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3 out of 4 stars

(last night we were) the delicious wolves
Hawksley Workman

As a figure in art or art production, the dandy is usually an enervated character, with good reason. Devoting yourself to the exquisite minutiae of sensation and personal presentation is generally a passive pursuit.

But not always. Hawksley Workman's developing pop persona is proof that it's possible to be a dandy with guts. The man who can write a lyric like "we as lovers bloom like lilies in the moonlight" is less likely to murmur his verses than to hurl them at your head in a strident falsetto. He broadcasts his faun-like appetites at the top of his lungs.

Workman's first indie album two years ago established him as a multi-instrumentalist with a veracious talent and a flair for life-drunk romantic imagery. Since then he has hobnobbed with Neil Young, produced a sleek album for Young's Vapor label by the Calgary twins Tegan and Sara, and polished his outsized live act in England, France, and his adoptive hometown of Toronto.

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The 11 songs on the new disc are postcards from Workman's continuing tour through the realm of the senses. They sketch out a life lived (in imagination if not in fact) at high speed and in a more or less continual state of urgent desire. "Naked" is the adjective most frequently on his lips.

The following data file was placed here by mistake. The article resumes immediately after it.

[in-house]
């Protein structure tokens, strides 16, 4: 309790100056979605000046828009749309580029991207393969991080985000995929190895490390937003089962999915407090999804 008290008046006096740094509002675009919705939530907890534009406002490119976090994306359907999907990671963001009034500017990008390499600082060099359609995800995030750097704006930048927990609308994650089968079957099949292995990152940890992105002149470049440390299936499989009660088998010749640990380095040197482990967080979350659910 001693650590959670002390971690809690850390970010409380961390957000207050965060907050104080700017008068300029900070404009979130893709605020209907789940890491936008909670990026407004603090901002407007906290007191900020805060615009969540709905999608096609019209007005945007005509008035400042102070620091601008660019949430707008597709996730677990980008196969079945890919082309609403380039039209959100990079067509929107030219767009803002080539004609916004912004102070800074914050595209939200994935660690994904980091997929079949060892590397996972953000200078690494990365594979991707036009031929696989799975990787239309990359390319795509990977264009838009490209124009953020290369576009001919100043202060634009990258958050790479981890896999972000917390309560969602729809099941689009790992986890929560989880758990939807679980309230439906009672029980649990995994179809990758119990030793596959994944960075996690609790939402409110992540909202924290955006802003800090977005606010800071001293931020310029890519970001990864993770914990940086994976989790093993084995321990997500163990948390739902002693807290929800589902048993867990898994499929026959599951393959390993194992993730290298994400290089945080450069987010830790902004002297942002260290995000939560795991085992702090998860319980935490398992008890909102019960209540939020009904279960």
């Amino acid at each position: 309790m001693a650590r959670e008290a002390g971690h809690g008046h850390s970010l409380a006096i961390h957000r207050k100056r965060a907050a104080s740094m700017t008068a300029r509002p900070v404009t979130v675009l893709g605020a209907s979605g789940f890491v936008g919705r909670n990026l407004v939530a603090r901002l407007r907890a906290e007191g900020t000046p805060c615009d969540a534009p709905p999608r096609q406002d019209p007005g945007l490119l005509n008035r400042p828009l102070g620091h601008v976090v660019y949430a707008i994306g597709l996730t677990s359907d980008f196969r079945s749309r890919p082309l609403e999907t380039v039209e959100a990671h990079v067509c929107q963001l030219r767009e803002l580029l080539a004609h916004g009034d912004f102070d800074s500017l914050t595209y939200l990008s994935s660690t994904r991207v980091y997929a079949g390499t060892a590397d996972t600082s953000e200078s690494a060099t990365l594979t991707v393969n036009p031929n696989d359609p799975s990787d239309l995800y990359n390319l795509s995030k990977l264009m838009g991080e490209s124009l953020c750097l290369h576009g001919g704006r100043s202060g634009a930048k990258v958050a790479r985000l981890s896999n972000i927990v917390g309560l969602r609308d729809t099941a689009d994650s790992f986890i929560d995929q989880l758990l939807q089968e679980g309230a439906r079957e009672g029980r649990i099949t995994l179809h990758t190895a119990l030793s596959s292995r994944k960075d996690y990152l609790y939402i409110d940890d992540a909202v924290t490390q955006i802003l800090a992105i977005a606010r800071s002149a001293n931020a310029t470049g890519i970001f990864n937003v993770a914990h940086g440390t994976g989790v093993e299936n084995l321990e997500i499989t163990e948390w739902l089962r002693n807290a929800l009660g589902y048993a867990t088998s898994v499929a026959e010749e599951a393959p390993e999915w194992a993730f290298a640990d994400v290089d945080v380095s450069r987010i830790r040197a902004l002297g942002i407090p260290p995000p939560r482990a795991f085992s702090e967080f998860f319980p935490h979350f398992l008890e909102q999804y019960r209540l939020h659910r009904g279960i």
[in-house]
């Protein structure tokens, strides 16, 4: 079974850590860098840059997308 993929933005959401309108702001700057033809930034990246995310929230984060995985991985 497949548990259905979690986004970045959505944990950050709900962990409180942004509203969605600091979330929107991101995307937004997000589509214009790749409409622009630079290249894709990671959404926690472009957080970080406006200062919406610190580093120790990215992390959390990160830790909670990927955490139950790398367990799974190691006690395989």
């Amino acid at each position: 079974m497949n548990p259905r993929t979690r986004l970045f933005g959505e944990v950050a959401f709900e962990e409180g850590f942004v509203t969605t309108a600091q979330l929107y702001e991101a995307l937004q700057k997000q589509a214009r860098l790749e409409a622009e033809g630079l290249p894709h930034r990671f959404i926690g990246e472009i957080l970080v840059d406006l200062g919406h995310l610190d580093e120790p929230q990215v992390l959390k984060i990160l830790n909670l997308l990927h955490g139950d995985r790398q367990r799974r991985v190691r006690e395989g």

Striptease and Jealous of Your Cigarette are both jaunty pop tunes about needing attention or getting pouty in its absence. Both reflect Workman's increased assurance in the studio, and his penchant for large, saturated pop sounds. Go big or go home, is his rule. It undermines him in You Me and the Weather, a splashy, vague ditty that functions mainly as a producer's playground and as an occasion for showing off his singularly muscular falsetto.

What a Woman begins in a more mellow baritonal register, before rousing itself into what might be called Workman's transcendental mode. Randy and bouncy as they often are, his songs frequently aspire to an ecstatic condition beyond the sensual. It's only a short hop to the quasi-religious tone of Old Bloody Orange, a slow waltz that resembles an old spiritual. No Beginning No End, the album's other outstanding track, takes a fleshier route to the same destination, with an upward tread in the music that perfectly symbolizes the ascent implied in the lyrics.

But Workman seldom reaches that level of integration between word and sound. Much of the time, he seems to be trying to dazzle through sheer abundance. The crazy baroque energy that animates Dirty and True, a multi-part composition that might have been translated from the Yiddish, also disfigures Your Beauty Must Be Rubbing Off, which is Workman at his most undisciplined. This delicious wolf remains wild -- although his kind of wildness is still more intriguing than the tamer offerings of many singer-songwriters.

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About the Author

Robert Everett-Green is a feature writer at The Globe and Mail. He was born in Edmonton and grew up there and on a farm in eastern Alberta. He was a professional musician for several years before leaving that task to better hands. More


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